What’s going on in a sentence like this: He explained as best he could why he was late yet again, which in the end was not enough to save his job. We can understand easily enough that the statement is communicating two ideas, but how those ideas are connected through the word which might strike us as unusual. Is it correct? And why the comma?
Our first thought might be to read which as a relative pronoun. We remember that the three chief relative pronouns in English are who, which, and that. Each connects one clause to another by carrying a copy of a noun (or pronoun) in the first clause over into the following clause. In the sentence I read the novel that you recommended, for example, there are two clauses, and the relative pronoun that represents the noun novel in the second subordinate clause. Relative pronouns are pronouns, which is to say that they stand on behalf of (pro) another word so that we can avoid a tedious repetition: I read the novel, the novel you recommended.
What’s important to note in this second example is that the relative pronoun that has a specific noun it is pointing to. The word to which a pronoun refers is called its antecedent, and a sentence can go wrong when the antecedent is not clearly understood. Here, the antecedent novel is obvious enough and the sentence unfolds nicely. But if we now return to our original example and continue with our first assumption that which is a relative pronoun, what exactly is its antecedent in the first clause? We cannot say that which is referring to the pronoun he (in any of its three occurrences), because the relative which can only refer to a thing, not a person (we say the man or woman who, not the man or woman which). So given the fact that there is no other noun or pronoun in that first clause, are we correct to conclude that the sentence is poorly constructed?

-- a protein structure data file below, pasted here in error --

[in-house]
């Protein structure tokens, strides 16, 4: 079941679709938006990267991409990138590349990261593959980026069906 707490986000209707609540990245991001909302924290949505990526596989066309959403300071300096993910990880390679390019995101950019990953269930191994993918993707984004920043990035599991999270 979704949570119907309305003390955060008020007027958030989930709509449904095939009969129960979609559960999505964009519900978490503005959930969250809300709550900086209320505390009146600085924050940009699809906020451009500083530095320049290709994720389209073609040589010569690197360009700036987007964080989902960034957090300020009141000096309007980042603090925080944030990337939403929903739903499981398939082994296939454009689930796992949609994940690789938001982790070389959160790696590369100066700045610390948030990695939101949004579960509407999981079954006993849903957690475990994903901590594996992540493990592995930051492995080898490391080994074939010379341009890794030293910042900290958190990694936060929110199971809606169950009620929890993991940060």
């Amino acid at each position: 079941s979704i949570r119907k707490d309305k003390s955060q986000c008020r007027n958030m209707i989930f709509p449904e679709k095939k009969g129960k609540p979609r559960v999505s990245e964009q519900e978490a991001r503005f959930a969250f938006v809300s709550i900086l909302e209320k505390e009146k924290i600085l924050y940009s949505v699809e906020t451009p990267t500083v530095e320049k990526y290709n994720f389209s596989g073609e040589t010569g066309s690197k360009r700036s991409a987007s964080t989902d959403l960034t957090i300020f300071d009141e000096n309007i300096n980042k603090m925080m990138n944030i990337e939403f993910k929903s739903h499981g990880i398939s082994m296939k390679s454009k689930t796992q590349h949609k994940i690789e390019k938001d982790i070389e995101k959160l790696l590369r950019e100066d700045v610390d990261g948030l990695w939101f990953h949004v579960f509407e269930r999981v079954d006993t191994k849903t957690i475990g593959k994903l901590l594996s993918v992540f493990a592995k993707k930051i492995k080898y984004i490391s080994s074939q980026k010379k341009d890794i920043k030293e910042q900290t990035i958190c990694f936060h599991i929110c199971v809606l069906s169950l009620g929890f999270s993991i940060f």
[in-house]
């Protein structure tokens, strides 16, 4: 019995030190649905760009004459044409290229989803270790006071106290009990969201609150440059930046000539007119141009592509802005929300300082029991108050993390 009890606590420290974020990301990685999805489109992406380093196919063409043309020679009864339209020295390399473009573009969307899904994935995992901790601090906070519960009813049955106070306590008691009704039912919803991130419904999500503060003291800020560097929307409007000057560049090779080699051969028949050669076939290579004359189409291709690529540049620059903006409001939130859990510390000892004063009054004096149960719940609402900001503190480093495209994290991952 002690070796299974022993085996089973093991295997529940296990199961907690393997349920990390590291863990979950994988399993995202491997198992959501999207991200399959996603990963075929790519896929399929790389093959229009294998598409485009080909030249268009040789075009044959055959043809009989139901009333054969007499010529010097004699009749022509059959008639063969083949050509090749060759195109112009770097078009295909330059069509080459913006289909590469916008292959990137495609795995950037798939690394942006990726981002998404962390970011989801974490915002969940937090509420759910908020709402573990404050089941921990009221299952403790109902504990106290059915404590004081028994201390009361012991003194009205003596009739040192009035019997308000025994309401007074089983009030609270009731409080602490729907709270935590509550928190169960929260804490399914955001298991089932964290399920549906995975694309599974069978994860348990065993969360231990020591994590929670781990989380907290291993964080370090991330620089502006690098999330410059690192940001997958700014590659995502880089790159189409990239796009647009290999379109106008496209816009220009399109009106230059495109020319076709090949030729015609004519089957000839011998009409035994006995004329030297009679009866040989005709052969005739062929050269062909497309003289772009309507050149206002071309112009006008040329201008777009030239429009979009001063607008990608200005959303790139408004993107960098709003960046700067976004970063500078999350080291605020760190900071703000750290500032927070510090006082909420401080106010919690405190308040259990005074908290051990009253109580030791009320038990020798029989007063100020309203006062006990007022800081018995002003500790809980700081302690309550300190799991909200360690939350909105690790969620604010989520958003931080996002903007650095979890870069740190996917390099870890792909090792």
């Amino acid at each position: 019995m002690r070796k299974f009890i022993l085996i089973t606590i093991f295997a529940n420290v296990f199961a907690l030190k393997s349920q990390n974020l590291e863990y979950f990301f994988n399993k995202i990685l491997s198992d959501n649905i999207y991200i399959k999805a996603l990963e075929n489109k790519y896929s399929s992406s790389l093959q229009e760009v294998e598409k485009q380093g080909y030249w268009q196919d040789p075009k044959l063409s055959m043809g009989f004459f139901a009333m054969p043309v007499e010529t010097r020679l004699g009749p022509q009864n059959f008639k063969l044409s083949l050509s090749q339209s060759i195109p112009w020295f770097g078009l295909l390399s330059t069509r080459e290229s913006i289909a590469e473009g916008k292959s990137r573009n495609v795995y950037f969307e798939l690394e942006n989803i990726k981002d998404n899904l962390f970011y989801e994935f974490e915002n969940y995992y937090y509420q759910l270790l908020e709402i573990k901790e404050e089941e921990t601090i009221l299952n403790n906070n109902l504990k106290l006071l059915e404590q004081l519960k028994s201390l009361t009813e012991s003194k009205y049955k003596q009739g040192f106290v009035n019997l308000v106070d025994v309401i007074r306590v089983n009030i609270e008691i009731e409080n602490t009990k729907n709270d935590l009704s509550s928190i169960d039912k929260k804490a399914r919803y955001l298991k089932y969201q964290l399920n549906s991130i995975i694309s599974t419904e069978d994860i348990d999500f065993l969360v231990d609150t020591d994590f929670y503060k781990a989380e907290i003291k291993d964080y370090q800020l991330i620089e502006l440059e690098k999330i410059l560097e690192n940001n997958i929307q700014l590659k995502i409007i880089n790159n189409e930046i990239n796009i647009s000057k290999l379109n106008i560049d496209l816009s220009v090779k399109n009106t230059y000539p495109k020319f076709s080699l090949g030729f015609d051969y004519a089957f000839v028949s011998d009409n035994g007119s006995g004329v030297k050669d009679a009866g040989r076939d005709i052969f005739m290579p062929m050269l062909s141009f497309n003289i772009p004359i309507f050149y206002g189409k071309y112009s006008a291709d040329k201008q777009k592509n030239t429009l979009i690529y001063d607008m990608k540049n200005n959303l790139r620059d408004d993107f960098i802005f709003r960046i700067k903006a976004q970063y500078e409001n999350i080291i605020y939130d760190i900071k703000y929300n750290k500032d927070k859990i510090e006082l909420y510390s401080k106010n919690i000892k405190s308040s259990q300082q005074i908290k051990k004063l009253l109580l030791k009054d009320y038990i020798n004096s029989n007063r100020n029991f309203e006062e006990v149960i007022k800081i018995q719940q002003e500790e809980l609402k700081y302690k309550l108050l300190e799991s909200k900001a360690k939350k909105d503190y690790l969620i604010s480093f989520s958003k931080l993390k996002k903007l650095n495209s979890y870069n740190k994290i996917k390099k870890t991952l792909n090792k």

In fact, we are not. If we read the sentence again closely—He explained as best he could why he was late yet again, which in the end was not enough to save his job—we can see that the word which is referring to the entire preceding idea, the complete string of twelve words which together constitute its antecedent, not to any one noun or pronoun in particular. And when the word which is used like this, we can’t really say that it is acting as a relative pronoun, not only because it doesn’t have a noun or pronoun as an antecedent, but also because it is not introducing a subordinate clause, something all relative pronouns do. In other words, a grammatical X-ray of the sentence would show that both a coordinating conjunction and a demonstrative pronoun are missing from view: He explained as best he could why he was late yet again, and this in the end was not enough to save his job.
Our conclusion, then, is that the sentence may stand grammatically as written. But we should also notice that its style, its dress, is a bit uncoordinated, at least as it appears here in isolation and out of context: the second half has more color, more dramatic energy in it than the first, and the simple comma separating the two clauses might be judged too weak to mediate the contrast. But a dash could do it, and that one punctuation change is enough to make the entire sentence more presentable: He explained as best he could why he was late yet again—which in the end was not enough to save his job.
Sentences are ultimately about ideas, and we can be led astray by concentrating only on individual words. Sometimes we have to step back from a sentence we doubt, look at the clauses of which it is composed, and then ask how those larger sections work with other words. And sometimes we’ll be surprised.